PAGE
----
To make an entity distinct, we refer to them as a person. A person possesses features but a person is also flawed. Therefore we think God can’t be a person because that would mean He’s flawed. He must also be without form because we can’t see Him. Both of these are indeed not the case; His personality and form are different than how we know personalities and forms. He is the Supreme Person, and His attributes are divine. He can lift an extremely heavy bow while in the visible manifestation of a young prince.

Lord RamaBefore that victory took place, other princes tried their hand. King Janaka hosted this contest to find a groom for the bride, his daughter Sita Devi. What better way to find a good protector than to hold a contest relating to strength? But this bow was originally Shiva’s, and Sita is eternally Rama’s. Rama is the Supreme Lord in His incarnation as a warrior prince. Rama appears before the eyes, but He is not an ordinary person. He possesses the attributes of beauty, wealth, strength, fame, wisdom and renunciation to the fullest degree and at the same time.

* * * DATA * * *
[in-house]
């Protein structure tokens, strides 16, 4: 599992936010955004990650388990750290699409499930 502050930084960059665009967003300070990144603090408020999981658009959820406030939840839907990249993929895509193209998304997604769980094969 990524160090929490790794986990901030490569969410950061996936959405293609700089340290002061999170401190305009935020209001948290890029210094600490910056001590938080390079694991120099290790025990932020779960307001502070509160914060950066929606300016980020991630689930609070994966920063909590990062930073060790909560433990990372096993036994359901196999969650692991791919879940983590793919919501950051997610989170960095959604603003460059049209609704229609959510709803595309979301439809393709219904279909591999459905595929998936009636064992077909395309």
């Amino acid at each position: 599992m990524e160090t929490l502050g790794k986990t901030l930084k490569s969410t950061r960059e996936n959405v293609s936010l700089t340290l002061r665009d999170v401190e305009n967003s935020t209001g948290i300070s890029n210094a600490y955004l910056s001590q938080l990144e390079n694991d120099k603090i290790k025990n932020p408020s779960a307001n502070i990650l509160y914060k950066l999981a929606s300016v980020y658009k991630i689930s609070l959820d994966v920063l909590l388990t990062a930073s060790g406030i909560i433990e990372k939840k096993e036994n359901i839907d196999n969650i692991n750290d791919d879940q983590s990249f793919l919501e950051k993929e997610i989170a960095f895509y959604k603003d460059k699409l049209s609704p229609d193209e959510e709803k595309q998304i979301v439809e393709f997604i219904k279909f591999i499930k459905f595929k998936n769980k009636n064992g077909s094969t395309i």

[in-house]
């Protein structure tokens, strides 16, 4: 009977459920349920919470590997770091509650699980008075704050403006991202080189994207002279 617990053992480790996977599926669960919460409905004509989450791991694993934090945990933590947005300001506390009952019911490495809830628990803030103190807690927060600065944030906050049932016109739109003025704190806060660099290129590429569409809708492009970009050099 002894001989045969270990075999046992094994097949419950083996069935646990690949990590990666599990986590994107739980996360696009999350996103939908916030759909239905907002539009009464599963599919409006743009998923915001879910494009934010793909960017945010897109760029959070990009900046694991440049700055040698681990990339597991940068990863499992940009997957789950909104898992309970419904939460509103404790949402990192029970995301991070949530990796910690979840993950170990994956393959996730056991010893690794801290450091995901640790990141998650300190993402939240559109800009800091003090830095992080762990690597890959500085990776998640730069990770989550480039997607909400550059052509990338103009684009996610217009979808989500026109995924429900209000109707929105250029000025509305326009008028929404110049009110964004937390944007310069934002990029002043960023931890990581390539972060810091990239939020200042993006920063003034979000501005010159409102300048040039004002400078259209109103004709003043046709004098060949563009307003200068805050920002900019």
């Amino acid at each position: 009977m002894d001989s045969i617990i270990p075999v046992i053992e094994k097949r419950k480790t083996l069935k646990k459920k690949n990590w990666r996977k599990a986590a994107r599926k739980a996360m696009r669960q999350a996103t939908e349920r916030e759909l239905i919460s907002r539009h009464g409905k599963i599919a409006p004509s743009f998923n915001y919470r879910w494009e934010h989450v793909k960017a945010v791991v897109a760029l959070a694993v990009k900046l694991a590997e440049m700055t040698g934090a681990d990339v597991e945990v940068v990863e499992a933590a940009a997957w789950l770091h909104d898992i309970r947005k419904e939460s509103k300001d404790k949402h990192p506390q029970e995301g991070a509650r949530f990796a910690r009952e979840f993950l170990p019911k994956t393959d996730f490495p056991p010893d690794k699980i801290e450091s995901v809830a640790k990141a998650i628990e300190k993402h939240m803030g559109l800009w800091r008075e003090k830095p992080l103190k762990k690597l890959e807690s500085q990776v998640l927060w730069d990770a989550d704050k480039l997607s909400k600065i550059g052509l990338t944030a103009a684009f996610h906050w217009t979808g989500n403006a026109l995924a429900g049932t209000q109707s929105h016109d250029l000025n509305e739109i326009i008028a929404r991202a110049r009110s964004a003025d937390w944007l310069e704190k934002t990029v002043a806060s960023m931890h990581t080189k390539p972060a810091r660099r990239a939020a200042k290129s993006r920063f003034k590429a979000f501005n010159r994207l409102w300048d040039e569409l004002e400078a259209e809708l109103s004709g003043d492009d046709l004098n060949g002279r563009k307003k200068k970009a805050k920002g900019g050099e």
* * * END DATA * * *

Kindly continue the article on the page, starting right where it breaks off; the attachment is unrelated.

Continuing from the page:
Shiva is a great devotee of Rama, and Sita, as Rama’s wife for life, can only be with Rama and no one else. Janaka is also a famous devotee today, so we see that based on the players alone, the result of the contest was set. Of course no one knew this outwardly, as this is the fun the Supreme Lord likes to have. If all knew what was going to happen, why show up? And if everyone knew beforehand, why would we want to hear details of the event today? Why celebrate Achyuta’s marvelous feat of lifting the bow if everyone there already understood what was going to happen?

In the above referenced verse from the Janaki Mangala, Goswami Tulsidas continues his description of the kings who tried to win the contest. Prior to this, some just stared at the bow and walked away, making an excuse. They were like monkeys looking at a coconut, not trying to open it because they were too afraid of the shame of losing. The kings mentioned above were so excited that they actually tried to lift the bow. But it is said that the bow was immovable, like the word of a saint.

A saint in the Vedic tradition is known as a brahmana, which can be likened to a priest. A brahmana lives by austerity and penance, and through their good deeds they acquire tremendous spiritual merits. As a result, when they say something, it must come to be. For instance, if they curse someone, the results of the curse must manifest. If they are supplicated after the fact, they can proclaim something else which will also come to be, but they will never take back their word of the original curse. This is a power granted to brahmanas by the Supreme Lord, who holds His devotees in very high esteem.